Internet of Things networks of connected devices can generate mountains of data in a matter of seconds, enabling projects like smart cities and autonomous cars, and fundamentally changing what’s possible in enterprise and consumer services. We’re likely to see more use cases emerge in the coming years, as the number of IoT devices is set to increase; by 2025, it is projected that there will be 75.44 billion connected devices.
However, IoT technology is still kind of like the Wild West – while the possibilities that come along with exploring this untamed territory are seemingly endless, the risks associated can be extremely high. In the first half of 2018 we saw a 29 percent increase in DDOS attacks, which can be directly attributed to IoT. Now more than ever, cyberattacks have the power to spread from end user to end user with incredible speed, making it even harder to pinpoint the genesis of the attack given the massive number of connected devices on the network.
Despite the security risks, enterprises cannot afford to ignore the significant use cases as connected devices move from the well-understood traditional endpoints to connected IoT sensors attached to almost any device. The advent of 5G will enable enterprises to collect and analyze vast amounts of data from IoT edge devices around the globe, paving the way for cost and performance reductions, but the need to protect the valuable data on these devices will be an opportunity for the bad-guys who will want to either steal or control it.
Operators should view this as not only an opportunity to fortify their networks against cybercriminals but as a competitive advantage to offer services to spot and mitigate risks as more operations move to the edge. With a proliferation of endpoints and more avenues into the network, there must be a massive shift from a “reactive” mode of operations to a “predictive” mode of operations. Furthermore, as 5G rollouts continue across the globe, the attack surface will only increase. 5G networks will enable and support new services and users via IoT devices, exposing the network to severe threats.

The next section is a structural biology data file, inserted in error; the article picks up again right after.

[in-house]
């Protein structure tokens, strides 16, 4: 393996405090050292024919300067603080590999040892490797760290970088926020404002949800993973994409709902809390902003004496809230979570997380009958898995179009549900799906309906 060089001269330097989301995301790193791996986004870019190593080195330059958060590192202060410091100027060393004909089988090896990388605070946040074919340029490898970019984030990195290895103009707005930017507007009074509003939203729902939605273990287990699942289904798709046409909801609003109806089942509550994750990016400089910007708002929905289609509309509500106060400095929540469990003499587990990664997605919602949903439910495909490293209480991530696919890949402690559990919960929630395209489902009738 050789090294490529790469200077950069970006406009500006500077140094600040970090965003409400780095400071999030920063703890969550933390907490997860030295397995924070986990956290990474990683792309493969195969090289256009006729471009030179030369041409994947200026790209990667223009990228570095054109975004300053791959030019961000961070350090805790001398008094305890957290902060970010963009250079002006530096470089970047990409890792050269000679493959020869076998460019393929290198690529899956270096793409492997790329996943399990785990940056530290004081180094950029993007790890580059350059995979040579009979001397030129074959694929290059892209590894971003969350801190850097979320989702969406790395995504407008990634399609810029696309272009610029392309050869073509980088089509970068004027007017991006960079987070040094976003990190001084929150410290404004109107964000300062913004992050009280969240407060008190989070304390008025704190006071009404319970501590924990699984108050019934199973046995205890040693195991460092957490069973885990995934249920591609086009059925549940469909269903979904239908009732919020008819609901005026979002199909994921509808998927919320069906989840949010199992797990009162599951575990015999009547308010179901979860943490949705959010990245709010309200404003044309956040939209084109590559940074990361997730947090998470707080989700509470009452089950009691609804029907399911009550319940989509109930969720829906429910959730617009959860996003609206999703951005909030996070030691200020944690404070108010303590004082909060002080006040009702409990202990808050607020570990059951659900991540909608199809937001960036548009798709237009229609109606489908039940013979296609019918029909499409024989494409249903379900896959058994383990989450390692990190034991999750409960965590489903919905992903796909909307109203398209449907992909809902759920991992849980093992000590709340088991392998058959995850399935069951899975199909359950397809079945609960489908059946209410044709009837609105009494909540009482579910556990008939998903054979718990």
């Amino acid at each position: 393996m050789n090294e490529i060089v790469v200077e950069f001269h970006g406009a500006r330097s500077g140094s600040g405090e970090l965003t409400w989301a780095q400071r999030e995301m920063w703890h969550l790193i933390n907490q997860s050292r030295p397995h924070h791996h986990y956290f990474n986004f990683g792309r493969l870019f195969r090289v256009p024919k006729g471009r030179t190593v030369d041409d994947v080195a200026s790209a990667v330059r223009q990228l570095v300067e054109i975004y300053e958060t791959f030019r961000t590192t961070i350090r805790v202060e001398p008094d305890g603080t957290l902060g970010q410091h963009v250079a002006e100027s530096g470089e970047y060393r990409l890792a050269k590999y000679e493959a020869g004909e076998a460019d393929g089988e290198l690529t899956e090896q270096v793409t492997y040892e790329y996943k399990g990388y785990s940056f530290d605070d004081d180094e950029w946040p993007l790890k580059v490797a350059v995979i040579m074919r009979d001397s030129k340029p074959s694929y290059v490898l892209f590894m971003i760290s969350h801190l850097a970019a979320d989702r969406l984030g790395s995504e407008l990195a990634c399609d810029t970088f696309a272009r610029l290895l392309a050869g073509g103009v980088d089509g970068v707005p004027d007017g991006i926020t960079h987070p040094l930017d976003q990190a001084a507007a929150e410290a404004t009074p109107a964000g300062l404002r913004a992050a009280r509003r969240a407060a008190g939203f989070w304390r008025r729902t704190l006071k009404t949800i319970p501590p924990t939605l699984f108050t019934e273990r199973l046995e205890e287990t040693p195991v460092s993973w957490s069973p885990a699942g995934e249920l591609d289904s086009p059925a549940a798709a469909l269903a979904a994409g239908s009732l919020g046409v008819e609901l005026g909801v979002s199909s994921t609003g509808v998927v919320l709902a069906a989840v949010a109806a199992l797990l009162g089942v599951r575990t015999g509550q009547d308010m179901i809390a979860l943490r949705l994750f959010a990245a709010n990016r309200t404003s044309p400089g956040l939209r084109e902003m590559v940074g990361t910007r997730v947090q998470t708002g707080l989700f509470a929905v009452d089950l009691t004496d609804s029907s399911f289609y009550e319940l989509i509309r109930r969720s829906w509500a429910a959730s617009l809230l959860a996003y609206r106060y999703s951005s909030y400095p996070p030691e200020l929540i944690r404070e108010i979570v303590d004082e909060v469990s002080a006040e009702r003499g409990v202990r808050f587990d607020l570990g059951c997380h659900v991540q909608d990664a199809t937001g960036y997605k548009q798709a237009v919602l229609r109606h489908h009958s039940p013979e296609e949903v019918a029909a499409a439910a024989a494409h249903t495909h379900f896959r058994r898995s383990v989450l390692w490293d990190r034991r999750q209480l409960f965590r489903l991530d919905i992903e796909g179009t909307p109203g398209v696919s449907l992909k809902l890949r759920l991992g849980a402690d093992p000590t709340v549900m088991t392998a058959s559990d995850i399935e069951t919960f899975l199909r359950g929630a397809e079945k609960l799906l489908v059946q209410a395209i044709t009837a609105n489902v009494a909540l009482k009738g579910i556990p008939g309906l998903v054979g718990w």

Here are a few best practices when it comes to managing IoT security issues.
Start with the Network
A perimeter-based security approach is no longer sufficient when today’s era of cybercriminals can launch an attack from any and all sides using a variety of vectors. Protection must be embedded into the network fabric to further strengthen lines of defense, enabling real-time monitoring and detection.
To thwart potential attacks, businesses need a comprehensive security policy that leverages automation, anti-malware software and firewalls while also regularly documenting their cybersecurity policies. Security cannot be an afterthought – it must be built in from the very beginning to every component of the network. Starting from the network means that you are applying security to the broadest number of endpoints possible, so even if embedded security has not always been a consideration when rolling out new solutions, this will ensure the best possible coverage and awareness as new solutions are considered and deployed.
Automation is Your Friend
According to a recent study by the Ponemon Institute, security automation increases the productivity of IT security personnel and more accurately correlates threat behavior to better address the volume of threats. Security programs powered by automation are by design, nimbler and more actionable, and even the most seasoned security teams can benefit from this additional help. Investing in solutions that are able to glean insights from network automation tools can quickly interpret data into actionable insights, empowering security teams to better pinpoint security threats.
Education is Key
There is a serious skills gap when it comes to implementing security automation technology. This problematic shortage is only opening businesses up to greater vulnerabilities. Until we can close this gap, network equipment and security solutions with built-in automation and seamless integration will be key. A well-rounded security posture calls for comprehensive training programs for anyone who is, or will be, involved in managing the IoT environment. Consider training at the start of any IoT deployment and ensure that staff are well-versed in the workings of any new solution before it is designed and implemented on your network. Vendors will have both product specific and general cybersecurity training options.
How Will IoT Security Fare in the 5G Era?
If IoT is the promise, then 5G is the enabler. As we enter the 5G era, having sound IoT security strategies in place will only become more critical. Enterprises should embrace the opportunities that come with adopting IoT. But in order to make their investment worthwhile, enterprises must first ensure they have a security plan for hyper-connectivity at hyperspeeds that accounts for even more connected devices.